Sunday, March 20, 2011

Custom Shower w/ Natural Rock Floor

This was a great job for many reasons. Since the "client" is a good friend, I (we) got to get really creative with the design. This is actually a complete renovation. New toilet, vanity, light, mirror and of course tile!
I did this feature band and feature "diamond" with 3/4 inch glass & travertine squares and framed it with travertine pencils the stick out to create sort-of ledge. Adds a lot of dimension to the overall design.
Here you can catch a glimpse of my custom soap dish. I make these out of field tile and face it off with a bullnose. If you've ever had problems finding one of those pre-made soap dishes because they never quite match the rest of your tile, you'll appreciate this technique.
Custom insert box or niche. This whole job started here. I wanted to get this lined up perfect. This took a lot of planning because you have to frame these boxes out with 2x4s in between the studs, then cover the framing with cement board, then water proof that and hope your measurements were accurate. If not, it takes a lot to take all that apart to re-frame it. I got lucky here. Or maybe I'm just good!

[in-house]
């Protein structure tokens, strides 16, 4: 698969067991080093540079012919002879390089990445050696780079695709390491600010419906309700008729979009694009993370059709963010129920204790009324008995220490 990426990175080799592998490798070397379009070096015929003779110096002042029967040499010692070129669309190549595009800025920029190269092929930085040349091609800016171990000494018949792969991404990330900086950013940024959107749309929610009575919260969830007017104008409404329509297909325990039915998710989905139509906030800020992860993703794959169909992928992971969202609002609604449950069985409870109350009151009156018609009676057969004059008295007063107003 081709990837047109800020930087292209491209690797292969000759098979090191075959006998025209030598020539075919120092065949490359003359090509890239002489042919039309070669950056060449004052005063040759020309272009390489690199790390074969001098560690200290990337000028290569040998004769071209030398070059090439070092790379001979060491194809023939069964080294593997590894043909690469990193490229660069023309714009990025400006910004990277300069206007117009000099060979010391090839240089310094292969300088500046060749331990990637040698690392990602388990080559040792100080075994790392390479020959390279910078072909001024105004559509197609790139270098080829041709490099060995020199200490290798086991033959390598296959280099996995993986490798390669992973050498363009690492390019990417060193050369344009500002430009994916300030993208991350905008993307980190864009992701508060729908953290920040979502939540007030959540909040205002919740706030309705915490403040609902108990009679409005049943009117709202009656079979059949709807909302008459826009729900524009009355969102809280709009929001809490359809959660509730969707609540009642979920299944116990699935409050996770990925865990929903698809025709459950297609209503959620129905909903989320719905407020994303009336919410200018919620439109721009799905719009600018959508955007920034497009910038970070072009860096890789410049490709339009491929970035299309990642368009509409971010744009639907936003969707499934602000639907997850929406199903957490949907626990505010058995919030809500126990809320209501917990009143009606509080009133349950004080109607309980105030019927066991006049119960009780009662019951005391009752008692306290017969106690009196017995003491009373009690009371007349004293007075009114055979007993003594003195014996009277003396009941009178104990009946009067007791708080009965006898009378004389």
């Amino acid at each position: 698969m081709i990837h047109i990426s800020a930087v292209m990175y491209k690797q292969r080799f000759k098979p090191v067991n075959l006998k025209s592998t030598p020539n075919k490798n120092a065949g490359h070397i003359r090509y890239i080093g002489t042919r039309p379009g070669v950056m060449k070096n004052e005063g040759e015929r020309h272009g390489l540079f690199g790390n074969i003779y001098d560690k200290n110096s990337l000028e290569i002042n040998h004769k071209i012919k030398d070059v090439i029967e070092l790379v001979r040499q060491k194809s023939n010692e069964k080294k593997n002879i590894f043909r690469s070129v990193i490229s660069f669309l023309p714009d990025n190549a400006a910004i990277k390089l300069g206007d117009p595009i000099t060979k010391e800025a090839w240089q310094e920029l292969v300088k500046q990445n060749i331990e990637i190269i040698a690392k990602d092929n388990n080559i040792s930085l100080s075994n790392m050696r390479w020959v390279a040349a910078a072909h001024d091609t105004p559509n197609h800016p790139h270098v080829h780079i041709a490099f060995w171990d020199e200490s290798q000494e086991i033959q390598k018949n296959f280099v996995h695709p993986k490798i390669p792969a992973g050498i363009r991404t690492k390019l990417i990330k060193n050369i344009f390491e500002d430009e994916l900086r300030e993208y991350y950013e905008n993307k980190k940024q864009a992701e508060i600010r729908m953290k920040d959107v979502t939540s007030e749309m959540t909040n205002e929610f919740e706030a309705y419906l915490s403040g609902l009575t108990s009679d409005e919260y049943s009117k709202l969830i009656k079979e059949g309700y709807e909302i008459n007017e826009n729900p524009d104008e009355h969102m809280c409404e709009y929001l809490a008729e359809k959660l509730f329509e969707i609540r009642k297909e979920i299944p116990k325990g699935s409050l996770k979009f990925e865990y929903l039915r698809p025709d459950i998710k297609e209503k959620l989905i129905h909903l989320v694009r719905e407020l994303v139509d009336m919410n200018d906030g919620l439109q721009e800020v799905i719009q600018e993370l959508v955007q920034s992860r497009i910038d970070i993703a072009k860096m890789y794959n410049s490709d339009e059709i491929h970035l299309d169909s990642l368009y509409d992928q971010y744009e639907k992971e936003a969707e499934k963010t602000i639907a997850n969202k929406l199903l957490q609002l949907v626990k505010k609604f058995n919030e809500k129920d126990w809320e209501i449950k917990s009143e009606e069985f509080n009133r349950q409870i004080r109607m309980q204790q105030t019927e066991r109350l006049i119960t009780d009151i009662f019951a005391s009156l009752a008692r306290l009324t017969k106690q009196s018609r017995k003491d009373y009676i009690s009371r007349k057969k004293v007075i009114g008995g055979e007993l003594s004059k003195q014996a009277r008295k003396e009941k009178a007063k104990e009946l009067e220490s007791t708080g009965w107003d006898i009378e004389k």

Custom Shower with natural rock floor 2

Below are more pics from the previous post.
This is a close up of the natural rock floor on the shower. There is a very slight slope for drainage. Looks and feels like your are walking in a shallow rocky creek in the woods. Great grout color to simulate sand.
Here is a shot of the main bathroom floor. I decided to do a diamond pattern to contrast the rectangles on the walls. Took more time, but was well worth it.
Hard to capture everything in these tight rooms. I tried to show the layout from inside the shower.
This a tile foyer that I installed months before the shower. It is actually the same tile that is in the shower, just different sizes and colors.
Wasn't sure how to address the diamond pattern with the closet, so I decided to just do the "brick" pattern in the closet to allow the diamond pattern to appear to be framed by a single darker tile. When the door is closed, it just looks like a dark brown frame. When you look inside, you see a charming brick layout.